I went to meet freshly married Mooroo, Pakistan’s favourite vlogger, at his home in Karachi, but instead of Bano, the orange Persian cat who’s featured in a lot of his videos, I’m welcomed by a gorgeous but very loud Pitbull. “I grew up around dogs,” he confesses, as he arranges to have the dog temporarily stowed in a room so I can make my way inside. Apparently Bano and the pitbull coexist peacefully in his home.
Once inside, it all looks familiar — Mooroo’s home has been featured in his vlogs enough times to make one feel like I’ve walked on to the set of a show I’ve seen many times. Ranging from anywhere between 10-20min long those vlogs are addictive — there’s a travel series where he’ll be poking fun at himself, his sponsors, the commercialisation of content and then his own personal experiences along with that of his trusty sidekick, Ahsan Ahmed. But more on him later.
Then there’s the series that’s about his own life — everything from his childhood experiences, family, coming-of-age, adulthood and most recently, a very heart-felt vlog about getting married and the complexity of romantic relationships. Mooroo’s life is an open book and his audience gets to see it vlog by vlog.
One thing that’s been happening more and more is that he’s ending every vlog with a drone montage of beautiful scenery and a very soothing voiceover summarising his final thoughts on the story or topic of the day.
Mooroo is a superstar on YouTube. He got to where he is via a filmmaking degree and renting out video equipment. But does he feel his stardom as a vlogger has come at the cost of his passion for music?
“That’s become a thing now,” laughs Taimoor Salahudin, popularly known as Mooroo, a nickname given to him by his younger sister when they were, well, younger. “I wrote something in my diary around eight years ago, it ended up being used in my video called Sex, love, life. And in that there is this drunk mamoon [maternal uncle] character who’s an alcoholic. That’s the first time I used that drone shot with a deep voice. I was playing a character. I felt like, ‘Oh yeah. He can talk like Zia Mohyuddin. He can make it all soothing and sexy.’ So, I did it. I liked it and it leaked into my vlogs. It’s a style that emerged that I had no control over. I hope I don’t end up doing it too much because that gets boring.”
A lot of the time, you’re just poking fun at yourself, I point out to him. “That’s the only way you’ll grow, by having a sense of humour about your own self,” he says, thoughtfully. “There are certain things you don’t like about yourself, so either you can beat yourself up about it or laugh at it. I feel like humour heals you. Some people might take themselves very seriously, [but] for me humour is that healing and a catalyst of change.”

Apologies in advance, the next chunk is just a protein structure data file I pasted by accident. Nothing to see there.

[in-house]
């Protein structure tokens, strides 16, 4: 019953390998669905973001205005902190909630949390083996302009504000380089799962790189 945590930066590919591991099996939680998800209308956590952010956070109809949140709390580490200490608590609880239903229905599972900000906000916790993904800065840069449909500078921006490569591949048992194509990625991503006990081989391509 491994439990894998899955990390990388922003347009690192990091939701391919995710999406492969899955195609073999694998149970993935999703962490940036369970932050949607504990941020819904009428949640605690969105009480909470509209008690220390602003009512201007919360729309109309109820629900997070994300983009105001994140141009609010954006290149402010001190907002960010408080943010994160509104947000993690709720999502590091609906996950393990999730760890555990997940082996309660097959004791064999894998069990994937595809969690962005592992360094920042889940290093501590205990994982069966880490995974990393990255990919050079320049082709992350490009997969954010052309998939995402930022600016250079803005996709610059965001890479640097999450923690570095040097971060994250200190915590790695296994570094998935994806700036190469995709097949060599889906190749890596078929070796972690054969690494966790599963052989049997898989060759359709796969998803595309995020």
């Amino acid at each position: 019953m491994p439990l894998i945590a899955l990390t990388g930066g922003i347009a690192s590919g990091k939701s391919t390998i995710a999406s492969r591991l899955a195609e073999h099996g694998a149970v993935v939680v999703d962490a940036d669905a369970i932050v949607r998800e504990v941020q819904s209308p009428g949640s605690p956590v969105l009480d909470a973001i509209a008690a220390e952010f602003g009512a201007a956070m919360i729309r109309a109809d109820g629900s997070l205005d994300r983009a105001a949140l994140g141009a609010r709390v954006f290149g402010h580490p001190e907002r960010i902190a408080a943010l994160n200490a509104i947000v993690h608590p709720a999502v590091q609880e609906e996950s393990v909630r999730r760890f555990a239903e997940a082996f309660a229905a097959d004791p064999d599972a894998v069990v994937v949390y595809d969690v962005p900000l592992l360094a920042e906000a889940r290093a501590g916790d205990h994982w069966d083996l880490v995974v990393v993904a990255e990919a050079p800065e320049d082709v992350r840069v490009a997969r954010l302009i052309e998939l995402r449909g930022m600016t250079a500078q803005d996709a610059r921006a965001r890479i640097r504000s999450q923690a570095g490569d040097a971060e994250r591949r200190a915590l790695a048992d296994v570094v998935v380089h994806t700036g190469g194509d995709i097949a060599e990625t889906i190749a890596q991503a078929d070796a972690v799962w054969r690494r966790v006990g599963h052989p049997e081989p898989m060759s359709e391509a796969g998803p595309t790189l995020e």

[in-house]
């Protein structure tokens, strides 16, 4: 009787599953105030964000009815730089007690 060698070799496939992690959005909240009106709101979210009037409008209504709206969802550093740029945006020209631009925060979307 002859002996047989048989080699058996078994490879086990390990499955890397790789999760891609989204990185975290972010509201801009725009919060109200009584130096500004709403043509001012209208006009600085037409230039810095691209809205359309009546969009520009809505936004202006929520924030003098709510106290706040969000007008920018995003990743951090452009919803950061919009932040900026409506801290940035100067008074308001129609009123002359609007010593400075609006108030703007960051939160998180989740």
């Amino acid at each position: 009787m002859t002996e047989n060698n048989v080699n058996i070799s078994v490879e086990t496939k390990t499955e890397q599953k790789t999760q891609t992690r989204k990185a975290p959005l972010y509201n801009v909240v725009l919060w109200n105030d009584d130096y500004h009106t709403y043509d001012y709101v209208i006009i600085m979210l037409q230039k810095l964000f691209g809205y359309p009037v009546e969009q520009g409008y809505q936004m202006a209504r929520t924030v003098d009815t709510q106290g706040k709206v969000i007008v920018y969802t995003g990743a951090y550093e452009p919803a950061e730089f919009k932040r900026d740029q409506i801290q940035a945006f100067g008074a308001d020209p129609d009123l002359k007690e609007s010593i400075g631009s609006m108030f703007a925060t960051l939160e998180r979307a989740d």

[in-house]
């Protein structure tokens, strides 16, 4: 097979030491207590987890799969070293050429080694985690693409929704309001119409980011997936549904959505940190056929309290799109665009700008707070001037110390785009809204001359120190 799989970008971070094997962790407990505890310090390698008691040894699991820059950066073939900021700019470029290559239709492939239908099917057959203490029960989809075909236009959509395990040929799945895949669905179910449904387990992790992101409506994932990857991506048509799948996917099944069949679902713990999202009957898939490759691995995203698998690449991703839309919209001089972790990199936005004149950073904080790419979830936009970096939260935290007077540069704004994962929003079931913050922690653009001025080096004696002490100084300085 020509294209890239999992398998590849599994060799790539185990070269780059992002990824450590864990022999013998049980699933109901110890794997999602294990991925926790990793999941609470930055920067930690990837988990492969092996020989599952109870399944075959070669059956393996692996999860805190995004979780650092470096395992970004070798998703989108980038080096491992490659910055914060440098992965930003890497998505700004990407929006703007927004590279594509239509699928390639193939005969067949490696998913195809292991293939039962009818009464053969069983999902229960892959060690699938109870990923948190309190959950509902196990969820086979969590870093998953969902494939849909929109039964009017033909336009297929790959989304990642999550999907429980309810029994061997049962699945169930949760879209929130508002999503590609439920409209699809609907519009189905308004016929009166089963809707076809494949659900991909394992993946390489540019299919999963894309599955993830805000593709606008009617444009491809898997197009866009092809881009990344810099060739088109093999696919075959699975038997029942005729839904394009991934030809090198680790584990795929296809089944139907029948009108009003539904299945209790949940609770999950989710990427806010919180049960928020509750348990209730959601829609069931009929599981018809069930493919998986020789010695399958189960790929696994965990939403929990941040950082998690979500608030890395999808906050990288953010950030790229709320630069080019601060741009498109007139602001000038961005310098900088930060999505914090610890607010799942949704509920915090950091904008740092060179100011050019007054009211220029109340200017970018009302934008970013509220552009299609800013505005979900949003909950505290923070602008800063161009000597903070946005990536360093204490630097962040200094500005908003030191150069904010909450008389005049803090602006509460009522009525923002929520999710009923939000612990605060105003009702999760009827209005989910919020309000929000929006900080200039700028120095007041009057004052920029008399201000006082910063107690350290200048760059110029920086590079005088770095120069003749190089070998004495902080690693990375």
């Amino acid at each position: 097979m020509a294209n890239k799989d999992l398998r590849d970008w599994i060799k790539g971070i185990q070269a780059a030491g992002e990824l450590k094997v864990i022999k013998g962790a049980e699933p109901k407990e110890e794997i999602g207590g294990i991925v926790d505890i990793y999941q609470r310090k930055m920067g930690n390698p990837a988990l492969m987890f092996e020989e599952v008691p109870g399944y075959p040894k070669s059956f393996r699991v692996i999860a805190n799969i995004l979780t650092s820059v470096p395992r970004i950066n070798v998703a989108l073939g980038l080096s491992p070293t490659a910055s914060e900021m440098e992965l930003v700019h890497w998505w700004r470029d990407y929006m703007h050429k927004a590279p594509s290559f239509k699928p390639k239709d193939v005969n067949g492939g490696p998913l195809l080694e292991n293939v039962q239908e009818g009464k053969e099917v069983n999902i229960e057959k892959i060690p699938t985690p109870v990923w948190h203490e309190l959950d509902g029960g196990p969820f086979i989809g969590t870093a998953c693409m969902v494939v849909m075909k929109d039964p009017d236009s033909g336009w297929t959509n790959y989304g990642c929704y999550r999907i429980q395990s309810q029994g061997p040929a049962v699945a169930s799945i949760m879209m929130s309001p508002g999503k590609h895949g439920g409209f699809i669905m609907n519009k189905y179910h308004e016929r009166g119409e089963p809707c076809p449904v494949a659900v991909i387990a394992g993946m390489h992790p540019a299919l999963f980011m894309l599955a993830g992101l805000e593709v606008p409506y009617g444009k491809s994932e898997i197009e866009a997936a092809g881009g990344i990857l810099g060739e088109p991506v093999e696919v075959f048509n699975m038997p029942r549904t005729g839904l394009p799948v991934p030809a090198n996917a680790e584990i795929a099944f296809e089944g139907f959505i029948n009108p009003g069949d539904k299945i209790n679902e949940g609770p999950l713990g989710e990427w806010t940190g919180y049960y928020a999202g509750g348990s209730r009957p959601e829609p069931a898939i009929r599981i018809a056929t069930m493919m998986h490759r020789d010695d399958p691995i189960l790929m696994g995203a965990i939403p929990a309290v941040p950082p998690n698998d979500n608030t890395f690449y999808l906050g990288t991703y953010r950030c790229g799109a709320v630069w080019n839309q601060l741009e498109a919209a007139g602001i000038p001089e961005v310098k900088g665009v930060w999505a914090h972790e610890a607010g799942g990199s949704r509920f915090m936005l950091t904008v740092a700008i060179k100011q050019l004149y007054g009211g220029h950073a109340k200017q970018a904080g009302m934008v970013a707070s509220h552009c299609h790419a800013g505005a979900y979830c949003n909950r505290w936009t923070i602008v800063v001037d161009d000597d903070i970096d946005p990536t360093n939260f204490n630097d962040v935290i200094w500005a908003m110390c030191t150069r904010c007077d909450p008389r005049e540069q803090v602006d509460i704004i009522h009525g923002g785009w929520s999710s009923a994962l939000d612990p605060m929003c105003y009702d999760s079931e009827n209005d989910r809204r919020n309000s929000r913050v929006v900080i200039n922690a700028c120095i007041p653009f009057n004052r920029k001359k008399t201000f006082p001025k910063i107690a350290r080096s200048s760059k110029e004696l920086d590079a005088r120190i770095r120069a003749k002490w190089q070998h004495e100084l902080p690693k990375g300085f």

I read an interview where he said a director told him to be more like Fawad Khan, Mooroo protested because he knows he’s not that kind of a ‘hero.’ “I remember this particular audition,” he says. “A TV director called me and said you’re opposite Bushra Ansari, you’d better up your acting game. I had never thought of acting as a competitive game. I thought it would be a good opportunity for me to learn something.
He said, ‘Imagine I’m Bushra Ansari, and you’re Fawad Khan.’ I kept playing myself and he said, ‘No, be charming.’ And I just know I’m not charming. I can’t do sexy.”
Then, how did he end up wooing his wife? “I vocalised everything,” he laughs. “Like, ‘Is it okay if I take you out?’ and everything was very permission-based, nothing was seductive. Because #MeToo was also happening and I wanted everything to be explicitly clear. Complete consent. And she found it cute. That’s what people have told me.
“I feel like playing sexy is relaxing all your muscles, putting on a nice suit and then standing like this.” He tries to give me the classic Disney leading-hero cartoonish smoulder.
One of the many things we know about Mooroo is that he graduated film school and then there is a gap in between and suddenly we have music videos and vlogs. The latter is something he’s very successful at. Did he ever go through any kind of major struggle to get there? “No, my parents invested in my studio,” he says. “And I immediately started a rental business. Apne aap ko baichnay ke liye darwaazey nahin khatkhataye [I didn’t have to knock on doors to sell myself] because selling yourself is so shameless. I had to sell a camera.
“The deal was that they’re investing this money, I have to make it back within three years, otherwise the technology is going to go redundant. So, for three years I was stuck in that rut: renting the camera out, doing post-production for God-knows hideous amounts of bad, horrible music videos, corporate documentaries. Stuff that I’ve taken my name off of.”